An anomaly was found during the Crew Dragon space shuttle landings. Despite the fact that the problem has occurred twice in a row, it seems that NASA and SpaceX are minimizing the extent of this phenomenon. A situation that could cost the lives of astronauts if the technicians do not look seriously at this technical failure.
The failure relates to the late release of one of the four parachutes of the capsule during its mooring on earth. In a landing that was broadcast live, the delay did not go unnoticed at all. The fourth parachute inflated more slowly than the other three. However, the shuttle always ended up landing without any problems.
The capsule could still land safely
In November 2021, one of the four parachutes on the space shuttle Crew Dragon was found to take 75 seconds longer to inflate than the others. The shuttle had 4 passengers on board who had just completed a mission on the International Space Station (ISS). Earlier this year, during a descent to Earth in January, the parachute took 63 seconds to inflate.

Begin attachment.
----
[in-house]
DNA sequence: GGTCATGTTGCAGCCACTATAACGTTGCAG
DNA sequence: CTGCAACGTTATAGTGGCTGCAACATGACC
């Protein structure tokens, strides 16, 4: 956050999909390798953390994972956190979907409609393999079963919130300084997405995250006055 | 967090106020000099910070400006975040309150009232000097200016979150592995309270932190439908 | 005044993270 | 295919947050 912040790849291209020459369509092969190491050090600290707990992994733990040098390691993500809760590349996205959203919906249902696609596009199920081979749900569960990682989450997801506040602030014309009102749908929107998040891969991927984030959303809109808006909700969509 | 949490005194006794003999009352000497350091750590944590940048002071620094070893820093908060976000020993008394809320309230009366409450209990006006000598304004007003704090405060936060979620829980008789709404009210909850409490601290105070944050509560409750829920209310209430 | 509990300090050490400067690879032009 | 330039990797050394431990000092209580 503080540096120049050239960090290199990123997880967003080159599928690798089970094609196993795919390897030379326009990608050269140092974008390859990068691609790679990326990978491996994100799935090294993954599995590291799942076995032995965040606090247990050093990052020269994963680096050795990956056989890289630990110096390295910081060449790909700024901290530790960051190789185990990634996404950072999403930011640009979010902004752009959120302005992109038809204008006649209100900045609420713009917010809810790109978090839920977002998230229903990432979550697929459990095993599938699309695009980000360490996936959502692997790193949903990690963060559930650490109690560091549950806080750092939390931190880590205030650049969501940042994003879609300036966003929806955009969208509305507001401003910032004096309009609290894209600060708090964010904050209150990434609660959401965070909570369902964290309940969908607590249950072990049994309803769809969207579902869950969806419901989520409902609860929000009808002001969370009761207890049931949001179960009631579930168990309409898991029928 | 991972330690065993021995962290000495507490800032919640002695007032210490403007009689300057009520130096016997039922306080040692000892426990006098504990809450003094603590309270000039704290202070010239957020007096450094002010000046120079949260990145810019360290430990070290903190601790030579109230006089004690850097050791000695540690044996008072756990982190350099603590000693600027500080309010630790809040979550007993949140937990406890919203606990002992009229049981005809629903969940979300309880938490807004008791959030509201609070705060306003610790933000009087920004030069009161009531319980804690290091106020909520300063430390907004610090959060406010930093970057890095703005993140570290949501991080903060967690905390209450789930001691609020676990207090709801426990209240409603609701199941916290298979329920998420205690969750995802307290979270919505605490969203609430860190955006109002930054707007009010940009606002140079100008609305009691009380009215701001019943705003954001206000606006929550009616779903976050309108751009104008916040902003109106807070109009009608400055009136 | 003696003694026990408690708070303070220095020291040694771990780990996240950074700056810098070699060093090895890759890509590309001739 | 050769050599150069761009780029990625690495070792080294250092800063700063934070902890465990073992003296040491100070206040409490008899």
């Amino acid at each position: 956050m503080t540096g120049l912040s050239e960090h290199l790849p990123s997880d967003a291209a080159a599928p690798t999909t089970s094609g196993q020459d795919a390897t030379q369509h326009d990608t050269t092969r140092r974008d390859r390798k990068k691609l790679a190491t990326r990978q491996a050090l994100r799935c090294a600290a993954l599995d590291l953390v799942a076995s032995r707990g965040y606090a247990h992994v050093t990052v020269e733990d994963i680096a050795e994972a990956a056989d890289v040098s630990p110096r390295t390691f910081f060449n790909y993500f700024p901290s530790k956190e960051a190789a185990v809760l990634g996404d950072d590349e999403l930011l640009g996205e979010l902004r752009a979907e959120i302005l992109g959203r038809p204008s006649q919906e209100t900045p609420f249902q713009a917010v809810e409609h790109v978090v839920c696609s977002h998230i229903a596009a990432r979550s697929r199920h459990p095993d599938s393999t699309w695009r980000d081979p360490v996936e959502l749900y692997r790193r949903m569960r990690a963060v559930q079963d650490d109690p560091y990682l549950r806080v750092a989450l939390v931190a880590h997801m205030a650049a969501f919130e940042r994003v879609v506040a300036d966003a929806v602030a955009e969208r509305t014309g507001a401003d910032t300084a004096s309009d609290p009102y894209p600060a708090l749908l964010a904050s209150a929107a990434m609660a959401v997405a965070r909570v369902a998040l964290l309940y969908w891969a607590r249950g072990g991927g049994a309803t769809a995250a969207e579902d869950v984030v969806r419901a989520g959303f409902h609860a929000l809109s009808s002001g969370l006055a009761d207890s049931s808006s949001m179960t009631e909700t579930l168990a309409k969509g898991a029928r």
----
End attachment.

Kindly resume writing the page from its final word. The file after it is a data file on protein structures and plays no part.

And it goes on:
As a reminder, the Crew Dragon capsule is essential because it is used for ISS maintenance. The technicians will therefore carry out a complete examination of the parachutes but for the moment, they do not seem to want to make any changes to the level of the operation of the mechanism or the design of the space shuttle.
Neither NASA nor SpaceX consider this deployment delay a failure
NASA and SpaceX plan to contact the designer of the parachutes and carry out tests to find out if there really is no problem. An analysis will also be carried out to determine if the landing parameters are in line with expectations. In the event that there is no problem, the shuttles will resume their journey in space.
Currently, the Crew Dragon capsule is docked on the International Space Station. SpaceX and NASA declare that no modification is necessary at the level of the parachutes. However, during a conference, when a reporter asked if the shuttle could land with only two parachutes, the official gave no answer.